Neuroscience research into dyslexia leads to 'brainprints'

Sarah Laszlo prepares a subject to measure brain activity using electroencephalography (EEG). A wonderful thing about basic research is its tendency to produce advances researchers hadn't anticipated. Cognitive neuroscientist Sarah Laszlo, for instance, found her early childhood learning studies took an unexpected jump into the worlds of security and identity verification.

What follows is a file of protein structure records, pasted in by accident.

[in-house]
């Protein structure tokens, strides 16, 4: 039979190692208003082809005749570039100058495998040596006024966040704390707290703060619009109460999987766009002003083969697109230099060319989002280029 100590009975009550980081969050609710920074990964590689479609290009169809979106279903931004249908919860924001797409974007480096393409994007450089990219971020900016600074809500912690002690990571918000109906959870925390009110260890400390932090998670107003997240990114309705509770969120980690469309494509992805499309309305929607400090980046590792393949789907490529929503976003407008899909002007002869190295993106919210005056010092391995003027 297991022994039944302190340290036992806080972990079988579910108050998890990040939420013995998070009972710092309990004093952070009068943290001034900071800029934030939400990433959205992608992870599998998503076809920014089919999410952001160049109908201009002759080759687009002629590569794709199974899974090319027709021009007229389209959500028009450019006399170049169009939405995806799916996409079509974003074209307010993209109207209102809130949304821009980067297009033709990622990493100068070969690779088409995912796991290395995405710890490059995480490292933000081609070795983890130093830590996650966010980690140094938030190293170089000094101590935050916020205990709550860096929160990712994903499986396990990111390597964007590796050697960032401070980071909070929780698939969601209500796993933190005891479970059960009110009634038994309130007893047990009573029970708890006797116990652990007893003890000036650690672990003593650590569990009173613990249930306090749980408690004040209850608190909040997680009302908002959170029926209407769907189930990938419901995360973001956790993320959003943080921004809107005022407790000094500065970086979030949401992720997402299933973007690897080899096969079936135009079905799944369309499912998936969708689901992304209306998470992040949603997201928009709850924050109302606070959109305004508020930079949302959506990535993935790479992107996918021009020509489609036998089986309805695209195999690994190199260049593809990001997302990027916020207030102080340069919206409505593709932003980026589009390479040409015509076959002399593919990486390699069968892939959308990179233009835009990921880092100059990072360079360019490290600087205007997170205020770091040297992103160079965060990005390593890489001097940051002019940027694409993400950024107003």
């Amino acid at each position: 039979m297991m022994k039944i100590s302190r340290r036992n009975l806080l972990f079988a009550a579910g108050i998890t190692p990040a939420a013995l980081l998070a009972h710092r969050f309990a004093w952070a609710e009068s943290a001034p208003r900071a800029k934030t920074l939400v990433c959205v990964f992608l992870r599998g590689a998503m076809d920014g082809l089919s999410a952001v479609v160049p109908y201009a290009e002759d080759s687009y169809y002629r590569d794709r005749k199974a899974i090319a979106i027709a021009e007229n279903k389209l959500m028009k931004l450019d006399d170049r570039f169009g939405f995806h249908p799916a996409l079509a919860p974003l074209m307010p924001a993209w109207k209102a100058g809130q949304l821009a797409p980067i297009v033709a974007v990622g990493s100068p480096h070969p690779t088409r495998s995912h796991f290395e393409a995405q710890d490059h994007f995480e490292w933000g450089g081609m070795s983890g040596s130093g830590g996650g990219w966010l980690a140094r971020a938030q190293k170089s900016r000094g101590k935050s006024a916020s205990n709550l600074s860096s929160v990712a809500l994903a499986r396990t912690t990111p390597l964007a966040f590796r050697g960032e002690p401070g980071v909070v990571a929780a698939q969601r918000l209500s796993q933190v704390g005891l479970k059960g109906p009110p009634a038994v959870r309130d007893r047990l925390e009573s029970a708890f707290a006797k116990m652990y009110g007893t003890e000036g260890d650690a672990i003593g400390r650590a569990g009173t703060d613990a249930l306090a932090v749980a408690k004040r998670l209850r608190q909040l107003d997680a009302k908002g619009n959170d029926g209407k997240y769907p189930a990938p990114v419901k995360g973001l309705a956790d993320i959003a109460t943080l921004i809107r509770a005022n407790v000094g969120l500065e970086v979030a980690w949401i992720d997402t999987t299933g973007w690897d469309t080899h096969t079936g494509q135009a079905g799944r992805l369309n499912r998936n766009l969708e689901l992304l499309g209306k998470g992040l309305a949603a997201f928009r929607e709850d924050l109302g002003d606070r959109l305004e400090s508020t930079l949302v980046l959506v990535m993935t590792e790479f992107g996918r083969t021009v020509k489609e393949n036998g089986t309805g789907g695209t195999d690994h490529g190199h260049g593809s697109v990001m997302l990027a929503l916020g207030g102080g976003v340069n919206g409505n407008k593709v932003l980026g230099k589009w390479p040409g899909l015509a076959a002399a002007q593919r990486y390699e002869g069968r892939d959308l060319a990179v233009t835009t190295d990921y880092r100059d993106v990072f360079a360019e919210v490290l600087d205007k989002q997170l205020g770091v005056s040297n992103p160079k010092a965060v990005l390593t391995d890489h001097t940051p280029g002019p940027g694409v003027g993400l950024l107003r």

Laszlo's research at Binghamton University, State University of New York, uses electroencephalography (EEG) to measure children's brain activity as they learn to read. Through collaboration with colleagues, ... More at is an NSF News item.